- This thread is a condensate of pure rage. To see calmer articles, refer to your browser's "Back" button.
There are some people, that from now one we'll call dickheads, who use English as a first language every day and still have the HUGE GUTS to rape their stupendous language. I'm watchin' you, you damn dipshits that dwell in the cesspools of Facebook, that delve the caves in MySpace, that excavate the threads on imageboards - smattering your faeces-stenching excuse for an approximation of English language all over the corners of Internet.
It is a sin against humanity.
The misuse of grammar is an abomination that screams horribly from its birthbed, repulsive to men and gods by his own existence only. Though your brain matter must be a filler for the over-sized cavities of your simian-phrenological-exhibit skull, I hereby have decided, in my magnanimity, to illustrate you the "intricacies" of grammar, or at least the basics you should have learned in third grade.
Every voice will be completed with a number of stars (★) varying from one to five: this is the RAGE factor, that relates to my wish to impale you with increasingly-girthed, different household objects when you mistake a spelling for another.
The hit list
"There" is a word, often used in English, to point an object/place/location which is far from the speaker. "They're" is a contracted form of "They are", in which "They" is a pronoun for the third plural person. When you write a "there" for "they are", "they" strip a kitten of all his cuteness making him become a repulsive, horrible, fiery beast to keep afar from children.
Rage factor: ★★
Oh, still our friend and mine, the word "there", in one of his frequent misuses. I don't know what is the middle man's "beef" (the use of these modern and... "hip" words make my pants tingly) with the possessive adjectives, but it's probably related to Satan's intervention and subsequent probing into the minds of innocent kids. This pernicious error is repeated in numberous publications, and whenever it appears on Internet web sites, you know someone has screamed for mercy that night.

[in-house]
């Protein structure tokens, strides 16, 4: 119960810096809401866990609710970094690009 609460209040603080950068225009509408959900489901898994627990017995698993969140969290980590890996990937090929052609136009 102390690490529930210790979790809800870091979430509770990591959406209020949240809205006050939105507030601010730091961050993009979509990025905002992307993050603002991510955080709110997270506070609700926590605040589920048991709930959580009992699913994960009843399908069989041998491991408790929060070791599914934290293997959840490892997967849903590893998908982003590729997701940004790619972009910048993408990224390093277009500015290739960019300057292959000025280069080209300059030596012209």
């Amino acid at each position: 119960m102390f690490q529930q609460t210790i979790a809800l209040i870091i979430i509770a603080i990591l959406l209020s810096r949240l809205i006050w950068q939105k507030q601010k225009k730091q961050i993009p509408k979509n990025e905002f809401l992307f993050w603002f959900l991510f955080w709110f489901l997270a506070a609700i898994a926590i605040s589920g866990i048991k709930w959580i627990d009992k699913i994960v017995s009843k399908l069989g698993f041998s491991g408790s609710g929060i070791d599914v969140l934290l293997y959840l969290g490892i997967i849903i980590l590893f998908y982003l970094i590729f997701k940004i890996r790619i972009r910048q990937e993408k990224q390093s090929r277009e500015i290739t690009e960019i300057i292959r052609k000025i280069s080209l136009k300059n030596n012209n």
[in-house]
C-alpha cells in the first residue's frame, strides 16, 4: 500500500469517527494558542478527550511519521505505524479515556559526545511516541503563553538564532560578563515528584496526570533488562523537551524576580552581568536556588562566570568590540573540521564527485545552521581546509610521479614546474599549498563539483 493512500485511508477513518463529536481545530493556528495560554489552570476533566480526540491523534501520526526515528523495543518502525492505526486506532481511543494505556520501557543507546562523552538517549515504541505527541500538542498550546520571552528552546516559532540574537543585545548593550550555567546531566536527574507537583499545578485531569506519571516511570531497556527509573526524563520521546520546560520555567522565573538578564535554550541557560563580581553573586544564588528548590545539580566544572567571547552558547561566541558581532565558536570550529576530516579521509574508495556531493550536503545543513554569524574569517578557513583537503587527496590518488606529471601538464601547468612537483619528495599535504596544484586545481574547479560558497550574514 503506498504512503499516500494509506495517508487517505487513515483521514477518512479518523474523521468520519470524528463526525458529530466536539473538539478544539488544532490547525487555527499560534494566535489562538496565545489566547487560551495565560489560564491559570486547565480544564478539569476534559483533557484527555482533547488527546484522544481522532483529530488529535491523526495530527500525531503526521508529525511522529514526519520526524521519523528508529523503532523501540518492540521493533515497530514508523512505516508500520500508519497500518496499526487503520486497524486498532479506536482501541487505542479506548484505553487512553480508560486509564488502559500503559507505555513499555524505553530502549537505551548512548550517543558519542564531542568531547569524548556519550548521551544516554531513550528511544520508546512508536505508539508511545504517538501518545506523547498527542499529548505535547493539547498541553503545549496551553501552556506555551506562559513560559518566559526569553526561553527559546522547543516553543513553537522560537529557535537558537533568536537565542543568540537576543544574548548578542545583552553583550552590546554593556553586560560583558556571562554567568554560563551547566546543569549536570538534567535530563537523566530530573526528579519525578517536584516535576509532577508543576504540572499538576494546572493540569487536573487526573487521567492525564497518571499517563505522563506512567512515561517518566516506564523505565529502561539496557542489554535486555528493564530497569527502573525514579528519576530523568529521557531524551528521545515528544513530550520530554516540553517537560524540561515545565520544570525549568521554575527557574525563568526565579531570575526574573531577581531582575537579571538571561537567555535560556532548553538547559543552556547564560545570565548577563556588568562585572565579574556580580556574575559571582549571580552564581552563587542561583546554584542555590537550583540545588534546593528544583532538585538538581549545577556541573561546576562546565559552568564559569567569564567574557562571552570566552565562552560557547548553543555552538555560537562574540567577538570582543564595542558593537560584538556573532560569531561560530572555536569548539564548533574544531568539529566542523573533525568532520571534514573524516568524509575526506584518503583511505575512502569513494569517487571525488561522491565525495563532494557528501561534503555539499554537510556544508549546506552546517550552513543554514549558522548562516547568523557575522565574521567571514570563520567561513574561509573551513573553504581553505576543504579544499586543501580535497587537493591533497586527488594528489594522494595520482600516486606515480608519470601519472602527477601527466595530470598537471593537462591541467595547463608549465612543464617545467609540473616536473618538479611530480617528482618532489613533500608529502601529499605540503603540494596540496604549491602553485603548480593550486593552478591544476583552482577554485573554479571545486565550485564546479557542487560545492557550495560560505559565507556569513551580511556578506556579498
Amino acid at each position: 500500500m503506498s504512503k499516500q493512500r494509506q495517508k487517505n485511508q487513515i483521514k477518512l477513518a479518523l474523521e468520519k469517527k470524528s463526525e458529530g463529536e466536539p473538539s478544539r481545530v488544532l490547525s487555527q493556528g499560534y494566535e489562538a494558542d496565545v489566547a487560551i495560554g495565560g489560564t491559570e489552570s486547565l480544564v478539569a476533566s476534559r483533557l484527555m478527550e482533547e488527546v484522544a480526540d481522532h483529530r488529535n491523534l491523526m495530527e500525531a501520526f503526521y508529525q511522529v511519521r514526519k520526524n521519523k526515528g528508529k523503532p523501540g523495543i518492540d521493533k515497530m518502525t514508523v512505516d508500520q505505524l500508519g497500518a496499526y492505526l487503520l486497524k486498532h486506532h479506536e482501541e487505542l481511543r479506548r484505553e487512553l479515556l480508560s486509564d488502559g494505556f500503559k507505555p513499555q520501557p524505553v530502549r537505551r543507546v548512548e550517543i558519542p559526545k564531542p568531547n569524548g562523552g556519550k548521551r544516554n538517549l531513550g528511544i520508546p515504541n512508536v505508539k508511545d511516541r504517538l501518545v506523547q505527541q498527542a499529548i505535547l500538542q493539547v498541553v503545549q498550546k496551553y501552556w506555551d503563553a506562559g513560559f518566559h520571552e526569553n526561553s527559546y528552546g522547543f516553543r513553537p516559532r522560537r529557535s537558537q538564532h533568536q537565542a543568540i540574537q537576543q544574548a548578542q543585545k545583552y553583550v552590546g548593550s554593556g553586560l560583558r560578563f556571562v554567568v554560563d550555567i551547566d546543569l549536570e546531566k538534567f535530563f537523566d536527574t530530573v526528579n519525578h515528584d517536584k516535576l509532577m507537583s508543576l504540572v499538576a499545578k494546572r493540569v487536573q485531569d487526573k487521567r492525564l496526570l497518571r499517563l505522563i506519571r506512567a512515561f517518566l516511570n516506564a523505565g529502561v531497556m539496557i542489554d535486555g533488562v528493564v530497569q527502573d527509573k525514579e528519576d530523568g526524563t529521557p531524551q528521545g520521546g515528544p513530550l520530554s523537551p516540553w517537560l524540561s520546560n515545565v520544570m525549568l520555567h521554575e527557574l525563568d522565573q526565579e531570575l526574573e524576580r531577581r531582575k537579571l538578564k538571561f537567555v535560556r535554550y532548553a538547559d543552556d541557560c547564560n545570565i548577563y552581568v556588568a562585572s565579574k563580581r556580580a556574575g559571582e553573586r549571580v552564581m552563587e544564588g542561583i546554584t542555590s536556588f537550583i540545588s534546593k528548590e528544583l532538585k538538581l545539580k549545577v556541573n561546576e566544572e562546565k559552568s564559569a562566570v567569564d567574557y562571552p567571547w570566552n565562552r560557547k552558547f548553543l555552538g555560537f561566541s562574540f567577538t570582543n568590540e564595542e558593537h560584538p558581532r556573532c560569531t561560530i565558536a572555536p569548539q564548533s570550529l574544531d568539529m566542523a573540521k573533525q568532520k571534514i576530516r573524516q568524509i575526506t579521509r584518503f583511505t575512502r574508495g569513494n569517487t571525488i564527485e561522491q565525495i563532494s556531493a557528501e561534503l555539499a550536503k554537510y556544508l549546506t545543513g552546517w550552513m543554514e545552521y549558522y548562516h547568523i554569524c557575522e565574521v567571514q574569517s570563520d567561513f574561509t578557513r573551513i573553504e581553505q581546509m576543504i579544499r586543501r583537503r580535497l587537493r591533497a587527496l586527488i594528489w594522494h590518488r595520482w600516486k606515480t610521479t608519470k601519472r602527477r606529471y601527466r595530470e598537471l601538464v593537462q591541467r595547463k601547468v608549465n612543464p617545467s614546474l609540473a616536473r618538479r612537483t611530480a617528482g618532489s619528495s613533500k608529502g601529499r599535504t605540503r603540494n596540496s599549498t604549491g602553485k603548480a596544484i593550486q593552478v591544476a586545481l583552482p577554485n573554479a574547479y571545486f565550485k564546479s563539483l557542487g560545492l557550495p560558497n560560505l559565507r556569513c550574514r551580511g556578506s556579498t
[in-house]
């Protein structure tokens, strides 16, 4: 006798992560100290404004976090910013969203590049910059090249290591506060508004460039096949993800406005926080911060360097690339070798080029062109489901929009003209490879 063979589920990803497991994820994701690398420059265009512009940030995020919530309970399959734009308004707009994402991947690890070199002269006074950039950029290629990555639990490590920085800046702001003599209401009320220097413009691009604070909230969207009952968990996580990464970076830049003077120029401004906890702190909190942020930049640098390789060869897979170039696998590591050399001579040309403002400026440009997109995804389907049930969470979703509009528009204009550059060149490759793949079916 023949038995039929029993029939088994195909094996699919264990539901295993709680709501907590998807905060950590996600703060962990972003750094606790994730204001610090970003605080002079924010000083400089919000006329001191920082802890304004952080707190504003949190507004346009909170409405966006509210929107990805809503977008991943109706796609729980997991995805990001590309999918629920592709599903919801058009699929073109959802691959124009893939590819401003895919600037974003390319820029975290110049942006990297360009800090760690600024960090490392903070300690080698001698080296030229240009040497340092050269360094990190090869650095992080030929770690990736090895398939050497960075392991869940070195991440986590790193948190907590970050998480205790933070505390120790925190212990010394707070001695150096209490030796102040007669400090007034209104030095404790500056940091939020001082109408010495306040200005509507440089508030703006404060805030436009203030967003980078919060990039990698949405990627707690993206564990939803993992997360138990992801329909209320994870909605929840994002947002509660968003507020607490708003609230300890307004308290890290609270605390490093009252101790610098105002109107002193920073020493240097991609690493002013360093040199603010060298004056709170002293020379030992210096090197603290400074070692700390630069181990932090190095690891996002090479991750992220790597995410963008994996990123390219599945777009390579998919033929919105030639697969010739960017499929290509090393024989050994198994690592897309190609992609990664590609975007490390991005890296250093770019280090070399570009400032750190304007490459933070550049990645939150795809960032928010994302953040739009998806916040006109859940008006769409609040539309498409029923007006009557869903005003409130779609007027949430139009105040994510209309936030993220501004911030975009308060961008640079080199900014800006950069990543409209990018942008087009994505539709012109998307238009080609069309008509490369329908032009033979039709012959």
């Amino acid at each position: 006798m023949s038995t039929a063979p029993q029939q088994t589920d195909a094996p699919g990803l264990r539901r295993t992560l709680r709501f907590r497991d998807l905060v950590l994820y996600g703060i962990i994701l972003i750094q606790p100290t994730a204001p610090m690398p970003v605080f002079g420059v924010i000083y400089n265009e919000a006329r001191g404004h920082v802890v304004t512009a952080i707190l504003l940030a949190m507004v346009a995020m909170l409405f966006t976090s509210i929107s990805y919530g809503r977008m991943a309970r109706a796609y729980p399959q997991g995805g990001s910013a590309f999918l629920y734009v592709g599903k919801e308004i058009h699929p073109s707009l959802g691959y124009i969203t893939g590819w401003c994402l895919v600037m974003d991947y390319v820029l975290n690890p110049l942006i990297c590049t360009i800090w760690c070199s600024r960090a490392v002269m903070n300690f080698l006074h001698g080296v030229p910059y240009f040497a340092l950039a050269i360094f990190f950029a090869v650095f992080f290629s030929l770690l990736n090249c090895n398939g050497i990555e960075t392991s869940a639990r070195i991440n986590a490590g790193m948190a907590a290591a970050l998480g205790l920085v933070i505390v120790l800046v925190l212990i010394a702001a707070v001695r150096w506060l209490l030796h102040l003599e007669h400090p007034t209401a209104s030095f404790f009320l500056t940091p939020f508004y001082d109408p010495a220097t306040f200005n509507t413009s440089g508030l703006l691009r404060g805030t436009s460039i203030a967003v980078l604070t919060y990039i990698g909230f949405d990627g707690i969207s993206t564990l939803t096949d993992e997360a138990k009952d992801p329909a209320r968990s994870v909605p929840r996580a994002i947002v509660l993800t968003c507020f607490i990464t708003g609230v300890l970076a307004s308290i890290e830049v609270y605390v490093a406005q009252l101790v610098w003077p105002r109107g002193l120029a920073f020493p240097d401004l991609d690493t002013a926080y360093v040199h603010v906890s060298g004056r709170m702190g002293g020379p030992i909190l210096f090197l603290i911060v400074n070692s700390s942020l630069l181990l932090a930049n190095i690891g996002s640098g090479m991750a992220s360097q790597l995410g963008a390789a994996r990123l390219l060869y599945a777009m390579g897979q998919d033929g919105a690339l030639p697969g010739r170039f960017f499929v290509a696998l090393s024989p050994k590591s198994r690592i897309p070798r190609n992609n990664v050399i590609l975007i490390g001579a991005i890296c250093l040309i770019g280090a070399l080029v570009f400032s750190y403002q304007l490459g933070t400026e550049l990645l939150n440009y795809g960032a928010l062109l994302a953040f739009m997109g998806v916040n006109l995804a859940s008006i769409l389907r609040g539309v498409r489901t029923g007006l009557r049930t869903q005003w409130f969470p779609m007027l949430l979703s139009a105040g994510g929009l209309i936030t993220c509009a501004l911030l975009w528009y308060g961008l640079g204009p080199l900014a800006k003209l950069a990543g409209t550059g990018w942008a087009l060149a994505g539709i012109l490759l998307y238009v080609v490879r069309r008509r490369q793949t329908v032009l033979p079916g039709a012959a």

Rage factor: ★★
"It" refers to an neuter third person, while "its" is the possessive adjective for such person. Now, imagine that person is something you love and treasure since childhood, like a stuffed bear that you used to carry to bed. It's a cute vision, right? But anytime you refer on a written page to one of the pleasant memories you have with it, using "it's" instead of "its", its belly suddenly opens revealing an hive of maggots, gelatinous and viscid creatures ready to burst out of its belly and evolve into disgusting, infection-carrying insects that will plant their putrid eggs under the skin of your eyelids.
Rage factor: ★★★
I shall repeat myself so that you understand (no, not about the part of the eyelids. I reckon it's an image that, fortunately, will scar you enough to never forget it): "Your" is a possessive adjective, to define anything it's yours, while "You're" is a contracted form of - God help me - "you are". You're up for some first-class seat, in a fancy and still-functioning garrota retrieved from secret interrogation cells of 1940s Spain - if your grammar is emblazoned with such outstanding offenses. The rust on the mechanism is left intact for historical and epidemiological reasons and for higher pleasure.
Rage factor: ★★★★
Let me say this straight: the word "wierd" is a symbol for whatever is wrong with English. The fluctuating pronunciation of this Saxon dialect may lead the simpleton masses to think it should be spelled exactly in the same way as its correct counterpart, "weird." But we are no lowly pigs; we are men, as little and cowardly as we are, we must assume a bold, erect position. We shan't thrive in the lust of blissful ignorance. Whether you write "wierd", you mark yourself as the scum of the earth, good only for the earth itself when buried.
Rage factor: ★
I won't go in detail with this, since you should feel enough miserably by the time you arrived here. But let me show you a simple example: "ATM" stands for Automated Teller Machine. "Automated" because it executes a series of operations without your input (which would make it die), "Teller" because you can read the results on the mysteric, technological luxury of a LCD display, and "Machine" because it's not a living being and there are no gnomes working inside of it as your poor, poor soul would think. So, when writing "ATM machine" you imply "Automated Teller Machine machine." When spelling such heresy upon a transaction, you will be deprived of a pound of your flesh as an additional fee with a completely automated buzzsaw that will avoid your vital organs, while leaving the pain still intact.
Rage factor: ★
That said, if you don't want to feel the hatred of the almighty Gods towards your children, you better follow the principles I've enunciated until now. As a side note slightly related, if you were to find some syntactical, grammatical, orthographical errors... let me tell you that yours truly is not a native English speaker, and that my fingers can also occasionally mismatch single typing acts.